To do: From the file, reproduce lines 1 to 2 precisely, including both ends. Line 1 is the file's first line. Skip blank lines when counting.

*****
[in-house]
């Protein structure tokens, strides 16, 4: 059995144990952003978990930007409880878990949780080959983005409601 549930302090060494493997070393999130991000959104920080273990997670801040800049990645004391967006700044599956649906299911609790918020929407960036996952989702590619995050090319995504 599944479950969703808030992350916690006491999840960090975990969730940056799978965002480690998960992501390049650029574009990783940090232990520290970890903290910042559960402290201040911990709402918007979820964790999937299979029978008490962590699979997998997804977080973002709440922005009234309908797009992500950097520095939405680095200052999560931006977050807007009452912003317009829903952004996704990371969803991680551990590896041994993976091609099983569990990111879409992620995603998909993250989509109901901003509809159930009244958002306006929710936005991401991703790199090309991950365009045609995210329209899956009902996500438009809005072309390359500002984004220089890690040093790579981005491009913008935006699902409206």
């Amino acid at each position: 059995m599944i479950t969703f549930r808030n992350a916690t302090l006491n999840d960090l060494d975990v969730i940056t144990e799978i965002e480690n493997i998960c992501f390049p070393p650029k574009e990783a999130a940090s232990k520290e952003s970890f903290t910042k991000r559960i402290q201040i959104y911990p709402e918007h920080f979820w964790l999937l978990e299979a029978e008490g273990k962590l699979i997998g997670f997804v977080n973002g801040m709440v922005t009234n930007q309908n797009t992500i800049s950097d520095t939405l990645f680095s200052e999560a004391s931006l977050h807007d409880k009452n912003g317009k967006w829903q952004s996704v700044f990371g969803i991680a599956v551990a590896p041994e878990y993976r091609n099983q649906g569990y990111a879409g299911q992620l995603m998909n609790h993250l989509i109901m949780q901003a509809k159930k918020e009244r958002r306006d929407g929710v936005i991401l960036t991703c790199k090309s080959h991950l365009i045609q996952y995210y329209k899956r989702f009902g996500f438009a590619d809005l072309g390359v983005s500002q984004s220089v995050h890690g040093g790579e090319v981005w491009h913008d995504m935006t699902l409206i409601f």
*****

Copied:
[in-house]
């Protein structure tokens, strides 16, 4: 059995144990952003978990930007409880878990949780080959983005409601 549930302090060494493997070393999130991000959104920080273990997670801040800049990645004391967006700044599956649906299911609790918020929407960036996952989702590619995050090319995504 599944479950969703808030992350916690006491999840960090975990969730940056799978965002480690998960992501390049650029574009990783940090232990520290970890903290910042559960402290201040911990709402918007979820964790999937299979029978008490962590699979997998997804977080973002709440922005009234309908797009992500950097520095939405680095200052999560931006977050807007009452912003317009829903952004996704990371969803991680551990590896041994993976091609099983569990990111879409992620995603998909993250989509109901901003509809159930009244958002306006929710936005991401991703790199090309991950365009045609995210329209899956009902996500438009809005072309390359500002984004220089890690040093790579981005491009913008935006699902409206």